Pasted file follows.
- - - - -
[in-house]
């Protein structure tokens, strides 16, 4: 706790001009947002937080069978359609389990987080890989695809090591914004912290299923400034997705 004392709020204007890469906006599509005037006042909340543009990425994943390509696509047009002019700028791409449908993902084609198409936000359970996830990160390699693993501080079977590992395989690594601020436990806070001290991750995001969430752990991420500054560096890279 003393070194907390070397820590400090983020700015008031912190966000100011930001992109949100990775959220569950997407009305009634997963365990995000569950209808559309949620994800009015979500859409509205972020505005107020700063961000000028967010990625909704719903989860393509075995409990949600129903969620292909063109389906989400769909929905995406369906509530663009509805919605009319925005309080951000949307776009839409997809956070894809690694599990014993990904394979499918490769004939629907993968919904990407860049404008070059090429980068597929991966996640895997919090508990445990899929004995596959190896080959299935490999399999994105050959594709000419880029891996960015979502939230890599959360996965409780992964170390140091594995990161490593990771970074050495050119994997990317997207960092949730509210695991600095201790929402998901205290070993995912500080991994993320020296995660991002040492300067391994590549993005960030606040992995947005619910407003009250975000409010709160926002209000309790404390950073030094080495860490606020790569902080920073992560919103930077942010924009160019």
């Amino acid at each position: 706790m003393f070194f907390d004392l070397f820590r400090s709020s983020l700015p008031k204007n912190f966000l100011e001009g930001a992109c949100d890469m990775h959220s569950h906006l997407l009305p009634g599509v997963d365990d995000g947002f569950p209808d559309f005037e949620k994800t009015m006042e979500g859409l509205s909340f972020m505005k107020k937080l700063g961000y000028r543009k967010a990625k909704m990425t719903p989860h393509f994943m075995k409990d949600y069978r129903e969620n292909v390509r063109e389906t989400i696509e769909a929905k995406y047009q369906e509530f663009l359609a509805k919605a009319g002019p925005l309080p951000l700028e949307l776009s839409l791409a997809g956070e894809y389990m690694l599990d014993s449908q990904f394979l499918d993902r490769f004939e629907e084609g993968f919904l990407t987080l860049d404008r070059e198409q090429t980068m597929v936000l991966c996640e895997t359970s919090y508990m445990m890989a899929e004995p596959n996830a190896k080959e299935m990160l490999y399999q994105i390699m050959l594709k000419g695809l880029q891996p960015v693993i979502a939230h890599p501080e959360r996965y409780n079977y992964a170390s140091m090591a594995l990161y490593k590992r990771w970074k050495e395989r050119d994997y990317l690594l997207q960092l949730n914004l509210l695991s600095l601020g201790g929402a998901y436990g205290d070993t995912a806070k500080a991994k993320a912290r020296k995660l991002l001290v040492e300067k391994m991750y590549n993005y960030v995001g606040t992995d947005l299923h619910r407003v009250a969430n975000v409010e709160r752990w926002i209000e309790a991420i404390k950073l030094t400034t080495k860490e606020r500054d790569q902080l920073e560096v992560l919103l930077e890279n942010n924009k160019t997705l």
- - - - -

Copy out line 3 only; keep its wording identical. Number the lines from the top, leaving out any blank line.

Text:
């Amino acid at each position: 706790m003393f070194f907390d004392l070397f820590r400090s709020s983020l700015p008031k204007n912190f966000l100011e001009g930001a992109c949100d890469m990775h959220s569950h906006l997407l009305p009634g599509v997963d365990d995000g947002f569950p209808d559309f005037e949620k994800t009015m006042e979500g859409l509205s909340f972020m505005k107020k937080l700063g961000y000028r543009k967010a990625k909704m990425t719903p989860h393509f994943m075995k409990d949600y069978r129903e969620n292909v390509r063109e389906t989400i696509e769909a929905k995406y047009q369906e509530f663009l359609a509805k919605a009319g002019p925005l309080p951000l700028e949307l776009s839409l791409a997809g956070e894809y389990m690694l599990d014993s449908q990904f394979l499918d993902r490769f004939e629907e084609g993968f919904l990407t987080l860049d404008r070059e198409q090429t980068m597929v936000l991966c996640e895997t359970s919090y508990m445990m890989a899929e004995p596959n996830a190896k080959e299935m990160l490999y399999q994105i390699m050959l594709k000419g695809l880029q891996p960015v693993i979502a939230h890599p501080e959360r996965y409780n079977y992964a170390s140091m090591a594995l990161y490593k590992r990771w970074k050495e395989r050119d994997y990317l690594l997207q960092l949730n914004l509210l695991s600095l601020g201790g929402a998901y436990g205290d070993t995912a806070k500080a991994k993320a912290r020296k995660l991002l001290v040492e300067k391994m991750y590549n993005y960030v995001g606040t992995d947005l299923h619910r407003v009250a969430n975000v409010e709160r752990w926002i209000e309790a991420i404390k950073l030094t400034t080495k860490e606020r500054d790569q902080l920073e560096v992560l919103l930077e890279n942010n924009k160019t997705l």